THE TAITS OF ORILLIA
Andrew Tait, 1896. Photo from the Orillia Museum of Art & History Archives
By William Leslie, Guest Contributor
This is the story of the Tait family. William Tait, his wife, Mary and family left Scotland in 1848 for Canada, travelling from Liverpool to New York City, up the Hudson River and the Erie Canal. They finally crossed from Buffalo to Fort Erie, Upper Canada in 1860. Andrew Tait was 21 years old.
The Taits started a lumber business, in Fort Erie and Ridgeway. In 1863, Andrew Tait married Aurilla Howse, whose Loyalist family had a 200-acre land grant on the Niagara River. Andrew and Aurilla had three children, Albertha, Orland, and Alma Jane.
Portrait of Aurilla Tait. Photo from the Orillia Museum of Art & History Archives
Andrew and Aurilla Tait at Glenorma Colborne Street, 1885. Photo from the Orillia Museum of Art & History Archives
In the year of Confederation, 1867, when Orillia was incorporated as a town, Andrew, Aurilla and their three children made Orillia their home. In 1871, two of their children died in the Orillia Diphtheria Epidemic. Their four other children were born in Orillia.
Andrew and Aurilla started with a hand-cranked shingle making machine in a shop on Andrew Street. Andrew cranked the machine and Aurilla tied the finished shingle bundles. They believed that this new town of Orillia was the place to make their way in the new country of Canada. Andrew was a pioneering and resourceful entrepreneur who built businesses, built houses and created hundreds of jobs in lumbering, quarrying, and building.
In 1934, at age 95, Tait was still building, buying, and selling and one way or another giving employment to a small army of men. He bought the land on Couchiching Point and Cedar Island and developed lots for holiday homes.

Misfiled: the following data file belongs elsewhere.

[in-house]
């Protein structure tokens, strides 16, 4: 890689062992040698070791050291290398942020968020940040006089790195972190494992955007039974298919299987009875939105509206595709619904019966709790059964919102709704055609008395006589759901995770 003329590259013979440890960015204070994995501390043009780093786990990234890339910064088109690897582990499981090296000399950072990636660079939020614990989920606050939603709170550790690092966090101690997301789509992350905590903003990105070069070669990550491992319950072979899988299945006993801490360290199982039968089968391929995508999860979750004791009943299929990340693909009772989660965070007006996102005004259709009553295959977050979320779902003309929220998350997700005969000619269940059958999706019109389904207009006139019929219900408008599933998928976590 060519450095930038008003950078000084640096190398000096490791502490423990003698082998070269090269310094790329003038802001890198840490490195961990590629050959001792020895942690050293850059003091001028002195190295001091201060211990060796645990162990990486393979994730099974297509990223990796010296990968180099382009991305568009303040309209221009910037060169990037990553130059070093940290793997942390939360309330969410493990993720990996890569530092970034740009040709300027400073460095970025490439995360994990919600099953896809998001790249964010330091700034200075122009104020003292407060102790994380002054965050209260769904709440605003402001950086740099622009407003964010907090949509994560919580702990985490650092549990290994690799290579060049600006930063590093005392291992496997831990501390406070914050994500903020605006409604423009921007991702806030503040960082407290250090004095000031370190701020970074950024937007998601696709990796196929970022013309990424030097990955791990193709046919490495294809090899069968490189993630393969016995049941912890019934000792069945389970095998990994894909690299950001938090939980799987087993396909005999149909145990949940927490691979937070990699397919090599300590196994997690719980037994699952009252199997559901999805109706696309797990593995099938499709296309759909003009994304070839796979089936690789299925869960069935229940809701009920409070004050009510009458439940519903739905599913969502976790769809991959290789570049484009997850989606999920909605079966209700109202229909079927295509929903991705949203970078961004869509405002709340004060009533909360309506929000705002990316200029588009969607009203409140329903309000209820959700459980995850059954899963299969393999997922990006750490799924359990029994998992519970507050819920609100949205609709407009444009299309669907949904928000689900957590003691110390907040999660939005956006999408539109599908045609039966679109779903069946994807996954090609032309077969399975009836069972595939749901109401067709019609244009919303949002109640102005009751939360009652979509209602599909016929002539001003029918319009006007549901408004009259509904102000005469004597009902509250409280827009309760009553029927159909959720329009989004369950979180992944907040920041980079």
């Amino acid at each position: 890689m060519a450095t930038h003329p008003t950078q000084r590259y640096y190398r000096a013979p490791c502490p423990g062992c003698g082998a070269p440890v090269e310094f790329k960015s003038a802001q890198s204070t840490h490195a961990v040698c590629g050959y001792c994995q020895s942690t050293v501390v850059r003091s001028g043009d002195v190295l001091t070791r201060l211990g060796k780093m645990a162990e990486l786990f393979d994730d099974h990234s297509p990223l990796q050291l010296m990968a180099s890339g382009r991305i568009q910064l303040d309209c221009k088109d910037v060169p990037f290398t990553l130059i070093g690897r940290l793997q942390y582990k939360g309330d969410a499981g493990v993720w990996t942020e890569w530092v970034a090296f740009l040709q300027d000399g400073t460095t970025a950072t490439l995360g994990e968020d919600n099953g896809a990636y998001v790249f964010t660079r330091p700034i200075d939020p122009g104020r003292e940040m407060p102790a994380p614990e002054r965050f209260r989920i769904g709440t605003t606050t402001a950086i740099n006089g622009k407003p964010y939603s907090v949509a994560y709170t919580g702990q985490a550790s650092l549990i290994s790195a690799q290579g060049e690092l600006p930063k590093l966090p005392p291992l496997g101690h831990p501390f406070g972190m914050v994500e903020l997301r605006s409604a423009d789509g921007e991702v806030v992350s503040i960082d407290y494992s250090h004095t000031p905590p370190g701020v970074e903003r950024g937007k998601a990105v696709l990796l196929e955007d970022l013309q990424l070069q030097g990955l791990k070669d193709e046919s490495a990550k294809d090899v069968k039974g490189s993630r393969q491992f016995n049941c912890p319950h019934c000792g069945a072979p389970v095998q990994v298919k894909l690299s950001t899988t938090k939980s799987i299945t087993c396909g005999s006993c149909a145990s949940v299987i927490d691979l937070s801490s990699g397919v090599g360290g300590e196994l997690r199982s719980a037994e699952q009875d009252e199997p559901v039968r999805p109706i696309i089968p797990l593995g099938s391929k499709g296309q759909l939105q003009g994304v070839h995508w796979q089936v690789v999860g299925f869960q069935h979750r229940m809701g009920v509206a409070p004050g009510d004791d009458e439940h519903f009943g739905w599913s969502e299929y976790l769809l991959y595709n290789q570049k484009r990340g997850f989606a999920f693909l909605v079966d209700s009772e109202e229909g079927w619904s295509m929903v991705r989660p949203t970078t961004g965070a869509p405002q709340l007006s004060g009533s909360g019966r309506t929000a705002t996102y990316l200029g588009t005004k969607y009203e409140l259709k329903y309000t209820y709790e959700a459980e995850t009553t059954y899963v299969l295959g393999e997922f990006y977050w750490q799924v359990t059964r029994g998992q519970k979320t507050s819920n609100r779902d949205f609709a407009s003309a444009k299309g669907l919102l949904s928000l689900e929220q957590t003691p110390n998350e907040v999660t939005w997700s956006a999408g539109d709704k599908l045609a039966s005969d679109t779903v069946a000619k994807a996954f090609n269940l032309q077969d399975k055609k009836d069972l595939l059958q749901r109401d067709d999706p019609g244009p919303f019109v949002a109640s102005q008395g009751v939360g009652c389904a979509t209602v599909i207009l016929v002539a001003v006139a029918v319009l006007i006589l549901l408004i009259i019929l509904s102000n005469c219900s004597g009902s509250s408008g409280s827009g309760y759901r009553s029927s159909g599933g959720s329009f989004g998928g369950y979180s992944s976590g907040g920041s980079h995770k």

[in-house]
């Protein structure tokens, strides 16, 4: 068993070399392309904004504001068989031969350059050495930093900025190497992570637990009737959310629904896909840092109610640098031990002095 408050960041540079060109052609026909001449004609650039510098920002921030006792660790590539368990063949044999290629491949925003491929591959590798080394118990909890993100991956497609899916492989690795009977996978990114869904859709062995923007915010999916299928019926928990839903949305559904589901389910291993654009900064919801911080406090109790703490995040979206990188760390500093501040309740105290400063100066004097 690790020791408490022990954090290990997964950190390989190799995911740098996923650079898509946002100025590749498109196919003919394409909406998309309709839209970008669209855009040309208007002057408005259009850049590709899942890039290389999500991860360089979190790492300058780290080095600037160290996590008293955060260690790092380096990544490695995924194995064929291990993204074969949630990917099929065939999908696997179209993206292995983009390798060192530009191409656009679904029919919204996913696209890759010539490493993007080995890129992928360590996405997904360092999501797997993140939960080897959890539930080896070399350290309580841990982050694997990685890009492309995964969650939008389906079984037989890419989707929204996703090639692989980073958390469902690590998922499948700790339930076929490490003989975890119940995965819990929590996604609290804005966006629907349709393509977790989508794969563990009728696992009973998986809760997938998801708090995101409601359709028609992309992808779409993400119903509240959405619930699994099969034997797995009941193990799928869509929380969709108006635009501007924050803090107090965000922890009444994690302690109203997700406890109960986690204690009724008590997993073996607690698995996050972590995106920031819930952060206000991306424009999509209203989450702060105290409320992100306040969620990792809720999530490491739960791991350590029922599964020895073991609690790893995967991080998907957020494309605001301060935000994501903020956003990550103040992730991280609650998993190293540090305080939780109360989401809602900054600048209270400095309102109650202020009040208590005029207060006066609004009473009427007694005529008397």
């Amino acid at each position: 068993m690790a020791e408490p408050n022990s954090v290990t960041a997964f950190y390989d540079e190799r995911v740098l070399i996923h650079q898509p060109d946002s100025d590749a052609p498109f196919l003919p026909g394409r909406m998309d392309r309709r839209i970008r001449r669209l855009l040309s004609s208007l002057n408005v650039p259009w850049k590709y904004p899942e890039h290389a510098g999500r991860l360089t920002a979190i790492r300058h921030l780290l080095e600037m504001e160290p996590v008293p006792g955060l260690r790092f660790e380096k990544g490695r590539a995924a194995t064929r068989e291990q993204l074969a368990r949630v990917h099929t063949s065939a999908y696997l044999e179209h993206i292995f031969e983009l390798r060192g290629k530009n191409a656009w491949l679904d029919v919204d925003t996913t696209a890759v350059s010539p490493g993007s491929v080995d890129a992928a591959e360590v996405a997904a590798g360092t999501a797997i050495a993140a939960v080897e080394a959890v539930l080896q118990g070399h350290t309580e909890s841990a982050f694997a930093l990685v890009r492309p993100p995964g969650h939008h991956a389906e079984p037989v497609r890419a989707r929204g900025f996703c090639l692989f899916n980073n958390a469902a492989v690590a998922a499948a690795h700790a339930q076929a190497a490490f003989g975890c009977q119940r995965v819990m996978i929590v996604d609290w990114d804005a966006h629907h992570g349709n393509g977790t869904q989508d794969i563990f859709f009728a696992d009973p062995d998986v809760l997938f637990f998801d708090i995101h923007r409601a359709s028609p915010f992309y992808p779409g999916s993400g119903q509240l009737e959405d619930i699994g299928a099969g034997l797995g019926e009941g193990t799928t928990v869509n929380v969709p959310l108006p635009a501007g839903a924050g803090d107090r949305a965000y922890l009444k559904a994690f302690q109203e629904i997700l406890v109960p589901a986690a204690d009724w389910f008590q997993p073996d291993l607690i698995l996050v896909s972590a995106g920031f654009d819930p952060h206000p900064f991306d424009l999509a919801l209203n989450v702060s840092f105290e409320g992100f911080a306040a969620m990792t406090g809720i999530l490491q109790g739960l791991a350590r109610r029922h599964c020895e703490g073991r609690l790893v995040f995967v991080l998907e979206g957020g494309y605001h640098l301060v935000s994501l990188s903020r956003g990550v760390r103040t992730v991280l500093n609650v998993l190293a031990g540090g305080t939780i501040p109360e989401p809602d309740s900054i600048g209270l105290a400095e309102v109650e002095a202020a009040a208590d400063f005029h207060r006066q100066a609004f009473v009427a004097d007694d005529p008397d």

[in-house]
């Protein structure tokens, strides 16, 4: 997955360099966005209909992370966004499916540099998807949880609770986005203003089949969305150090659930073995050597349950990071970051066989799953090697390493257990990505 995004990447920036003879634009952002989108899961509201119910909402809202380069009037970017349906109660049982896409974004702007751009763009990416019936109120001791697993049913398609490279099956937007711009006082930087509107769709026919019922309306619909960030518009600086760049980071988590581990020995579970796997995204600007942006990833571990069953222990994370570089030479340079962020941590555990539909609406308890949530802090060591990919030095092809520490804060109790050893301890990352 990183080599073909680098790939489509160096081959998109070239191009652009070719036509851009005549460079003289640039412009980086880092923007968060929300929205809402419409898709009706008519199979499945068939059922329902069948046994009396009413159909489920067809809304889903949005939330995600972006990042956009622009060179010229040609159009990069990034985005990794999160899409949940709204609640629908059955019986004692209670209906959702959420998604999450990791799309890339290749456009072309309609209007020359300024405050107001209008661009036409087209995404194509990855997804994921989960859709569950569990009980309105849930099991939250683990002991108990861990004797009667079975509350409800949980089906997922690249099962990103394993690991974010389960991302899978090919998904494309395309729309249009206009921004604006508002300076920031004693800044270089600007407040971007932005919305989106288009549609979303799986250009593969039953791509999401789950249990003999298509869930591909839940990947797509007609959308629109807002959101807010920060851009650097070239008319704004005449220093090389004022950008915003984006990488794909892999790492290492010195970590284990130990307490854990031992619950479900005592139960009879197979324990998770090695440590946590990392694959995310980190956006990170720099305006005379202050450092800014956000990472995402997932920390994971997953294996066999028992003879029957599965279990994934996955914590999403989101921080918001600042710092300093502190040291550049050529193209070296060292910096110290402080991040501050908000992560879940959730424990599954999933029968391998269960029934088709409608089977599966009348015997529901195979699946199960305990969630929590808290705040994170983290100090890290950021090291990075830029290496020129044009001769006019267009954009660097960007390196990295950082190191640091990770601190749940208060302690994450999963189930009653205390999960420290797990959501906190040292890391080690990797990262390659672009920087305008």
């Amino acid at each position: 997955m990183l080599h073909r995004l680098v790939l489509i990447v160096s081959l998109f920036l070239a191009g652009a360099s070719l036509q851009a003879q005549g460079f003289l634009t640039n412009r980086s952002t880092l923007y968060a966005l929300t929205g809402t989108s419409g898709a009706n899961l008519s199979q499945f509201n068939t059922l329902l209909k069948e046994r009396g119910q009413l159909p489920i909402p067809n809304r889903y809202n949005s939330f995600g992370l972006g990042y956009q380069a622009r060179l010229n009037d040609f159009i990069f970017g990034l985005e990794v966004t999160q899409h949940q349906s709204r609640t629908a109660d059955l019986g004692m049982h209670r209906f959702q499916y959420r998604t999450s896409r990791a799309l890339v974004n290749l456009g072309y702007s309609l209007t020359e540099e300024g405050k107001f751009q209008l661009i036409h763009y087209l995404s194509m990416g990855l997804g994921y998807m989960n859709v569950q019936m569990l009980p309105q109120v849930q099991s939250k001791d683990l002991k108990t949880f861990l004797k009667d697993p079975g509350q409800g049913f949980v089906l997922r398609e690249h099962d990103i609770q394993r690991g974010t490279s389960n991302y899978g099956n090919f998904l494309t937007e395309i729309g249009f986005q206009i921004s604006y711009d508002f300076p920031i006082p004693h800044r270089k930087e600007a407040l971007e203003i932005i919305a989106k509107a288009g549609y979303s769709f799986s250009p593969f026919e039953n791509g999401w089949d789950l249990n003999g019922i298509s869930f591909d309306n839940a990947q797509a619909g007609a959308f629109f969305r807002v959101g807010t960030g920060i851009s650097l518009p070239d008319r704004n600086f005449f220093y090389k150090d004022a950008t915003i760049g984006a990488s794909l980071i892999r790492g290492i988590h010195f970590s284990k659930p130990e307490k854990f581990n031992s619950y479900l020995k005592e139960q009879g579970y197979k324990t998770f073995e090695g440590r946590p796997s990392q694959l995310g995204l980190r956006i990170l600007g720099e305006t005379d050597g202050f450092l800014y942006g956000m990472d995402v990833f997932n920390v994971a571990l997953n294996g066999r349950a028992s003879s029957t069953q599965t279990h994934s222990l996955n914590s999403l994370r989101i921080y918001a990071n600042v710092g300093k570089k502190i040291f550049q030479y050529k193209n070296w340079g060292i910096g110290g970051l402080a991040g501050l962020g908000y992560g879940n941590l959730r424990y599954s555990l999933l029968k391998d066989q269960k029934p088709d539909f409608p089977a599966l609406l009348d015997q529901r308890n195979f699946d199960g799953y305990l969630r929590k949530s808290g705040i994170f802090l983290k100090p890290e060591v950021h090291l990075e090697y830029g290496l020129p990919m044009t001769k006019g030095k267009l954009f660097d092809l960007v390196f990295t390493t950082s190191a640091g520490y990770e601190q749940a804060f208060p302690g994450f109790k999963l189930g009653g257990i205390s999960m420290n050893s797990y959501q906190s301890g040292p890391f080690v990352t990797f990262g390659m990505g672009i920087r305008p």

Andrew Tait on his 91st birthday, June 26, 1930. Photo from the Orillia Museum of Art & History Archives
The Orillia churches provided outlets for citizens to pursue their faiths, meet people, enjoy artistic presentations, fundraise for national and other causes, and assist one another. The Methodist Church presented plays to raise funds for soldiers in the South African War. Tait daughters, Alma and Clarisse, were musical and artistic and actively participated in these presentations.
Alma (Tait) Wainwright, 1885. Photo from the Orillia Museum of Art & History Archives
In 1870, Andrew Tait was a major donor of funds to build the new St. Paul’s United Methodist Church. Alma Jane became the organist and a member of the choir and met Edward Wainwright the choirmaster. They were married in 1892.
St. Paul’s United Methodist Church. Photo supplied by Marcel Rousseau
Clarisse married Sidney Carss, whose family had a store on Mississaga Street. Sidney joined the Tait Lumber Company and took it over when Andrew Tait moved to the Huntsville Lumber Company.
During the lumber boom in Orillia, the 29 bars gave the town a reputation as a “log and grog” town. It was a brawling rowdy place. Tait and other Methodists were active in the temperance movement and The Canada Temperance Act of 1878 resulted in the closing of all the bars.
In 1885, in his mansion Glenorma, Andrew Tait built a roller-skating rink on the top floor for his daughters to entertain their friends so that they would not go to dances in town.
Glenorma. Photo from the Orillia Museum of Art & History Archives
About 1886, he bought a 75-foot steam yacht, Gypsy, and built a boat house where he and some friends formed the Orillia Yacht and Canoe Club. This Club provided opportunities for healthy competition and socializing. In 1900, Alberta, an expert canoeist, won a gold medal in Ladies Canoeing.